Cloud services are growing faster than the IT industry overall. So it’s important that IT sales teams start thinking differently and developing new strategies for qualifying customers.
Cloud Is a Different Kind of Animal
Selling cloud is different than selling traditional IT and can be a challenge. It’s a shift from selling products, to learning their customers’ pain points and then suggesting cloud-based solutions. In many ways, it’s a more analytical type of sale.
Another challenge for cloud sales people is the wide ranging reactions people have toward cloud. For many prospective customers, cloud is still confusing, so the qualifying process will include a bit of education on everything from what is the cloud to how cloud-based applications are secure.
So how do you tackle these challenges? Here are three tips that can help.
3 Tips for Qualifying New Cloud Customers
- The IT manager or the CIO is no longer your primary customer in the business. In many mid-market and large enterprises, line departments such as finance, marketing, logistics and sales are taking charge of their business applications. They might consult with IT about technical standards or integration, but they want to be in charge for purchasing decisions. Technology has become simpler and more transparent, so business users are driving many of their own cloud application purchases.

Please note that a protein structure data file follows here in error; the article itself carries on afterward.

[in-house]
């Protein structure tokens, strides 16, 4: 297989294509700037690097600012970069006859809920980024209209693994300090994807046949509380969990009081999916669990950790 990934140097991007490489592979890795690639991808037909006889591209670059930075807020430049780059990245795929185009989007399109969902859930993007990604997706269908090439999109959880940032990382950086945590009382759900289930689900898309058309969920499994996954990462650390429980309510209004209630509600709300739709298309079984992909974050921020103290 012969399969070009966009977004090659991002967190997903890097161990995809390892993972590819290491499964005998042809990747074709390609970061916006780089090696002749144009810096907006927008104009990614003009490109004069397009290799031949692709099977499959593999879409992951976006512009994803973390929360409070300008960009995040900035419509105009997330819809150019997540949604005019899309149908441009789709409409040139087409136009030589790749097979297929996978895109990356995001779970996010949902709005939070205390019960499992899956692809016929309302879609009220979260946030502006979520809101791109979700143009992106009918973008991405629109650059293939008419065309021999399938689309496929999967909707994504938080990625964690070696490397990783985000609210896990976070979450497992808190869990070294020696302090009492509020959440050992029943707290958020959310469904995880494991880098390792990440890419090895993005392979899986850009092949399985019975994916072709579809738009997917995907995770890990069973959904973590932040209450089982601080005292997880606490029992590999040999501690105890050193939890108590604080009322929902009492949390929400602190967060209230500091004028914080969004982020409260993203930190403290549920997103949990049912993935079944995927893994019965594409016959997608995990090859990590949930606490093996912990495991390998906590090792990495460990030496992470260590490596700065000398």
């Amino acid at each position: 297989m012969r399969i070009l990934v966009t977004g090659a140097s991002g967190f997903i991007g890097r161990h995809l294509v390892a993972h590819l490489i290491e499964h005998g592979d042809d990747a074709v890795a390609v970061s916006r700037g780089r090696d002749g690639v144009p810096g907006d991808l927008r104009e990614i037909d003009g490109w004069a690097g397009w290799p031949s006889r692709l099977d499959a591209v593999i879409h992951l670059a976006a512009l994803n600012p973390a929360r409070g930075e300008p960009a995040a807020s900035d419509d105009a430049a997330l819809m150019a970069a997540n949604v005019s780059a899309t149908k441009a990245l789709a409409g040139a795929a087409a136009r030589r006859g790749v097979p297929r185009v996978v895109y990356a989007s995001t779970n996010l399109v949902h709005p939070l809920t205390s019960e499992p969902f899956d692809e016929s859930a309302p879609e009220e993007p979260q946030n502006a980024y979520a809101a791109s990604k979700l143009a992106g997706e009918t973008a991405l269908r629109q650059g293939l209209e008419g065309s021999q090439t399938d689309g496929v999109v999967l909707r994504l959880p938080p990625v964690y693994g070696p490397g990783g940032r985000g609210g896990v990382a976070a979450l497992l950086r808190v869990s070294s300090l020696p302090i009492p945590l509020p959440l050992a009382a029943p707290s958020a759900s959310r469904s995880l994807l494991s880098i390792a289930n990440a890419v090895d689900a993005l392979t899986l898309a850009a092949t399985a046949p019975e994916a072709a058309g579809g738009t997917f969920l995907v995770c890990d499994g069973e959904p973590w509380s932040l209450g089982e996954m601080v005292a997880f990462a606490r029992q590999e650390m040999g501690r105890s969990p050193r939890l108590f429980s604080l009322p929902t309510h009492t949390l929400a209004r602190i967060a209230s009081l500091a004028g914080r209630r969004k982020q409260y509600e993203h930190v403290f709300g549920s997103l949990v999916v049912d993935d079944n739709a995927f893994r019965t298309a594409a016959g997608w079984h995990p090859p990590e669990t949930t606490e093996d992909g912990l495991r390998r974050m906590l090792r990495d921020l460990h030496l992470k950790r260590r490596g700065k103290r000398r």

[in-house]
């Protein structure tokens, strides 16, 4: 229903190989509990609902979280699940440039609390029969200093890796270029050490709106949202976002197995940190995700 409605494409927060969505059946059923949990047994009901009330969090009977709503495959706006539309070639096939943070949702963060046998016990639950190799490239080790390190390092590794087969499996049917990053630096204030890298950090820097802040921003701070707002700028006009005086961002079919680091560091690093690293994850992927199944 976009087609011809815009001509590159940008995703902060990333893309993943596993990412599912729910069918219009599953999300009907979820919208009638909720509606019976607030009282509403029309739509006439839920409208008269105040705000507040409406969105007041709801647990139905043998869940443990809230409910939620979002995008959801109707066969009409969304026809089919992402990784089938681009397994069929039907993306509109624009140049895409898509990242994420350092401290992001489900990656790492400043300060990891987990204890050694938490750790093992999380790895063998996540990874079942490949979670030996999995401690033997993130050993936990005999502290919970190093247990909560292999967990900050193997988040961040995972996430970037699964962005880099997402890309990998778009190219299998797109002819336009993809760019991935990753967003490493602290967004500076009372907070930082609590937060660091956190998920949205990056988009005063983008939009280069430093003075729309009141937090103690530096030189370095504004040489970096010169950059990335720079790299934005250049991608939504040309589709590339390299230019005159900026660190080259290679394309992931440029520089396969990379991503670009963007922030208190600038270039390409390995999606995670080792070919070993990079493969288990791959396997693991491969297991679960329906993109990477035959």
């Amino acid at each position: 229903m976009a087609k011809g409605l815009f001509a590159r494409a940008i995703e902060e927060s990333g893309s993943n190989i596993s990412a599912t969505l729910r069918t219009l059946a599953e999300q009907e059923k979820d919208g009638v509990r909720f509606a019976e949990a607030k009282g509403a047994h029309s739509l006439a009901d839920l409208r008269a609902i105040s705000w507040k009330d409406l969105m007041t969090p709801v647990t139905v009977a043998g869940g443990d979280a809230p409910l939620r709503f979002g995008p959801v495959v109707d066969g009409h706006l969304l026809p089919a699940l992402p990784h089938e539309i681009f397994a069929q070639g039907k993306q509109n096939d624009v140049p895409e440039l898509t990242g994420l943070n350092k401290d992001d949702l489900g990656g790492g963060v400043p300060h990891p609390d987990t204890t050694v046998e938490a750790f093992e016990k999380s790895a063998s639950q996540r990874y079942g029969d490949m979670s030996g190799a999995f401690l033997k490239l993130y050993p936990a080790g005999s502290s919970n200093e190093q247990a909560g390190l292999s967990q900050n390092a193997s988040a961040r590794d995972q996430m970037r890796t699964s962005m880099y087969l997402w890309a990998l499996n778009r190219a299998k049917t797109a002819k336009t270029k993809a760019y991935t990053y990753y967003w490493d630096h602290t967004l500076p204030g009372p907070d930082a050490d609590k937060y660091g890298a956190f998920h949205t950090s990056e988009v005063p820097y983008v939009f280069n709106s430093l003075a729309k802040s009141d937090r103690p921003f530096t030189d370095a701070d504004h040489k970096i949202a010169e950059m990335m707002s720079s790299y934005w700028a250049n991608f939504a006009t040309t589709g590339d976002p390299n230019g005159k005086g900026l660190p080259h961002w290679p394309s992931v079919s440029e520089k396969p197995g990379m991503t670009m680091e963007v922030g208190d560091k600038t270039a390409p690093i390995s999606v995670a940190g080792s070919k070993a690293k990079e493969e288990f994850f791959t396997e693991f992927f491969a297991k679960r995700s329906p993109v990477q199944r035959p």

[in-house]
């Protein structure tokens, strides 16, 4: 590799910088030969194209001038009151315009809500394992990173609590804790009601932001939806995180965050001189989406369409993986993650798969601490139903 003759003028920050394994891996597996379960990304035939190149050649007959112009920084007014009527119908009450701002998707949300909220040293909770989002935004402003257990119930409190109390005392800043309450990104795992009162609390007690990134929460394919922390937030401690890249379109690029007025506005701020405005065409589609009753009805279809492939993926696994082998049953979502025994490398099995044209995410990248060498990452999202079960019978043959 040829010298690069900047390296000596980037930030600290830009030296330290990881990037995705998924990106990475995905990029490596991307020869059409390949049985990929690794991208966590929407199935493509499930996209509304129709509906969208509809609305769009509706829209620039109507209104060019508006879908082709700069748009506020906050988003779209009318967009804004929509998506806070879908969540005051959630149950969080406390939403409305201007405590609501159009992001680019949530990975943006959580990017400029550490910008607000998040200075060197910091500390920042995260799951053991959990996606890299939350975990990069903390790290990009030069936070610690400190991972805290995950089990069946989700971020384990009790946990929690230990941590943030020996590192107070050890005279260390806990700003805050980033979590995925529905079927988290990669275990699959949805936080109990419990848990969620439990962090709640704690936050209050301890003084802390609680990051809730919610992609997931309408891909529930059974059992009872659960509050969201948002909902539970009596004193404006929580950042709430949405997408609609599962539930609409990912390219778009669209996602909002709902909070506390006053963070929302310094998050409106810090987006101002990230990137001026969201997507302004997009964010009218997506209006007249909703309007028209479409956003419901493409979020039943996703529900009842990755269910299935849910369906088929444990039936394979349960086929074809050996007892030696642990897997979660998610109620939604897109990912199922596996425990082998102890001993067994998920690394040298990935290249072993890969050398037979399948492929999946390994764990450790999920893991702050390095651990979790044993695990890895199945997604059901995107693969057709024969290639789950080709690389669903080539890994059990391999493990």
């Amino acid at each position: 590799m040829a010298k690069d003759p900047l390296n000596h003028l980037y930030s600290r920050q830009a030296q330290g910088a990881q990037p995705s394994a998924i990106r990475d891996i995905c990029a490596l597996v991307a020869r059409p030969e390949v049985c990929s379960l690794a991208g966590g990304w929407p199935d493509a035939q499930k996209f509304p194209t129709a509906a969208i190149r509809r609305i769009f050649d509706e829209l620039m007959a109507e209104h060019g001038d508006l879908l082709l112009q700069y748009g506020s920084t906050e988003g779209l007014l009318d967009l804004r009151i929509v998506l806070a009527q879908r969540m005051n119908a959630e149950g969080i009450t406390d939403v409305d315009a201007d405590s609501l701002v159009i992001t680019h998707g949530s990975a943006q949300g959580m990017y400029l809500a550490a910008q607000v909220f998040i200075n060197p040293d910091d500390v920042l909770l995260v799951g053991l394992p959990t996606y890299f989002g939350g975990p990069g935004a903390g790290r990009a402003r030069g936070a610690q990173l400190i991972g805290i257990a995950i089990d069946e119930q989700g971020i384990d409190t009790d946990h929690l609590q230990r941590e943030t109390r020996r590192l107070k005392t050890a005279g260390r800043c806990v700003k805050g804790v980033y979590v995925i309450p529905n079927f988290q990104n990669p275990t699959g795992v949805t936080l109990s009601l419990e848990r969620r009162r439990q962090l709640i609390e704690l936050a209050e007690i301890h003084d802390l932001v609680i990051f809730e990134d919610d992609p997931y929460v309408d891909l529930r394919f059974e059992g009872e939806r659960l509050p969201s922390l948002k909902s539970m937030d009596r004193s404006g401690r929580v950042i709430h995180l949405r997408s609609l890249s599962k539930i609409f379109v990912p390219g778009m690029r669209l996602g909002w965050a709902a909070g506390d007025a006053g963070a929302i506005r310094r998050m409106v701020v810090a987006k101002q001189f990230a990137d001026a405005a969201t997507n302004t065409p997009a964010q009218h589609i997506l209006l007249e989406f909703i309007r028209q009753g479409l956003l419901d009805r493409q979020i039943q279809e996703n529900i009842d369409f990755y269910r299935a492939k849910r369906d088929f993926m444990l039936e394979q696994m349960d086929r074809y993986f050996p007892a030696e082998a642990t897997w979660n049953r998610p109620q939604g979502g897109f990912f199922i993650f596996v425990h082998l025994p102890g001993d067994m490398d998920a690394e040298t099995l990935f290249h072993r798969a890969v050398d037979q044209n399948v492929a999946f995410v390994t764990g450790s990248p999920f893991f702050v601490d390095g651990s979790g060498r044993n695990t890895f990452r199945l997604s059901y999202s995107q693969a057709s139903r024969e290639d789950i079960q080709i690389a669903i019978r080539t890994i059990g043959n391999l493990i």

- Customers buy applications and services that answer business needs when they subscribe to a cloud service. For example, they don’t buy a marketing automation suite and the underlying technology; they buy a way to streamline communication with customers, measure marketing performance, and optimize conversions. One of the best ways for getting companies on board with cloud, especially those that may be new to it or apprehensive, is helping them choose the right application to get started.
- Do they have the budget? During your first conversation with a prospective customer, your job is to discover if they’ve got the budget to buy your offering and if you’re talking to the right person who has the authority to buy. There are several questions to ask a prospective customer for your cloud product, including how does your company make cloud purchases? Who are the people involved in the process? How is the decision made?
If you want to learn about Arrow Cloud Services, contact Kirk Bohn at email@example.com.